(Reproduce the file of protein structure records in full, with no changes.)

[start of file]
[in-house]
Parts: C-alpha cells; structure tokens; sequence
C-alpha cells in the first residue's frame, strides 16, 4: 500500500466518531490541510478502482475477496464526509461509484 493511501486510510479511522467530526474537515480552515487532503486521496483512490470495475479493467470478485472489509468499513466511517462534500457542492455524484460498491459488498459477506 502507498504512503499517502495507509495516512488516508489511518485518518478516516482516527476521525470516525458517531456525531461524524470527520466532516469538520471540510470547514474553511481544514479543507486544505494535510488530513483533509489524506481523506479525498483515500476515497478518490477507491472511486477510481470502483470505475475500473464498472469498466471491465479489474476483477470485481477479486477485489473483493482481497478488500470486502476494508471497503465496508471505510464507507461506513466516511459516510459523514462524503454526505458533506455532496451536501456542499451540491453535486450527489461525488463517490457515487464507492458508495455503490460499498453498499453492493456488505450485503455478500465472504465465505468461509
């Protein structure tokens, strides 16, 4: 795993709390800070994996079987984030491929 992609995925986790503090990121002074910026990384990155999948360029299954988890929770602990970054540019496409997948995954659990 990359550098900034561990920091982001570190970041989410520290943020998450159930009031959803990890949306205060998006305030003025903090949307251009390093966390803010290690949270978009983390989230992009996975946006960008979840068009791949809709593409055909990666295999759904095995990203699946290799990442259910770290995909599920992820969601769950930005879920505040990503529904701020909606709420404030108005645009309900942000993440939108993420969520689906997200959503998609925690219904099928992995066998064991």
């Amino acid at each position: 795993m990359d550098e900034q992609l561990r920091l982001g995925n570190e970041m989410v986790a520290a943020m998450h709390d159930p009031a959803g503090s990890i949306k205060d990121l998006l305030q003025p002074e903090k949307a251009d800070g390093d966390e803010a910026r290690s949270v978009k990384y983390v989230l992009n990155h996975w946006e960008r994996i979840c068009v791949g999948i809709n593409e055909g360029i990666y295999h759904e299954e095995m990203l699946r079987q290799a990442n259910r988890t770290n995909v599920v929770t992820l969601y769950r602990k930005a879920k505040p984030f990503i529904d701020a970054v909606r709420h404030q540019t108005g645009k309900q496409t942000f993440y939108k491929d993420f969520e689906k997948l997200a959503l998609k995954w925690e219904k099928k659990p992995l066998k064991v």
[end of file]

[in-house]
Parts: C-alpha cells; structure tokens; sequence
C-alpha cells in the first residue's frame, strides 16, 4: 500500500466518531490541510478502482475477496464526509461509484 493511501486510510479511522467530526474537515480552515487532503486521496483512490470495475479493467470478485472489509468499513466511517462534500457542492455524484460498491459488498459477506 502507498504512503499517502495507509495516512488516508489511518485518518478516516482516527476521525470516525458517531456525531461524524470527520466532516469538520471540510470547514474553511481544514479543507486544505494535510488530513483533509489524506481523506479525498483515500476515497478518490477507491472511486477510481470502483470505475475500473464498472469498466471491465479489474476483477470485481477479486477485489473483493482481497478488500470486502476494508471497503465496508471505510464507507461506513466516511459516510459523514462524503454526505458533506455532496451536501456542499451540491453535486450527489461525488463517490457515487464507492458508495455503490460499498453498499453492493456488505450485503455478500465472504465465505468461509
């Protein structure tokens, strides 16, 4: 795993709390800070994996079987984030491929 992609995925986790503090990121002074910026990384990155999948360029299954988890929770602990970054540019496409997948995954659990 990359550098900034561990920091982001570190970041989410520290943020998450159930009031959803990890949306205060998006305030003025903090949307251009390093966390803010290690949270978009983390989230992009996975946006960008979840068009791949809709593409055909990666295999759904095995990203699946290799990442259910770290995909599920992820969601769950930005879920505040990503529904701020909606709420404030108005645009309900942000993440939108993420969520689906997200959503998609925690219904099928992995066998064991």
């Amino acid at each position: 795993m990359d550098e900034q992609l561990r920091l982001g995925n570190e970041m989410v986790a520290a943020m998450h709390d159930p009031a959803g503090s990890i949306k205060d990121l998006l305030q003025p002074e903090k949307a251009d800070g390093d966390e803010a910026r290690s949270v978009k990384y983390v989230l992009n990155h996975w946006e960008r994996i979840c068009v791949g999948i809709n593409e055909g360029i990666y295999h759904e299954e095995m990203l699946r079987q290799a990442n259910r988890t770290n995909v599920v929770t992820l969601y769950r602990k930005a879920k505040p984030f990503i529904d701020a970054v909606r709420h404030q540019t108005g645009k309900q496409t942000f993440y939108k491929d993420f969520e689906k997948l997200a959503l998609k995954w925690e219904k099928k659990p992995l066998k064991v």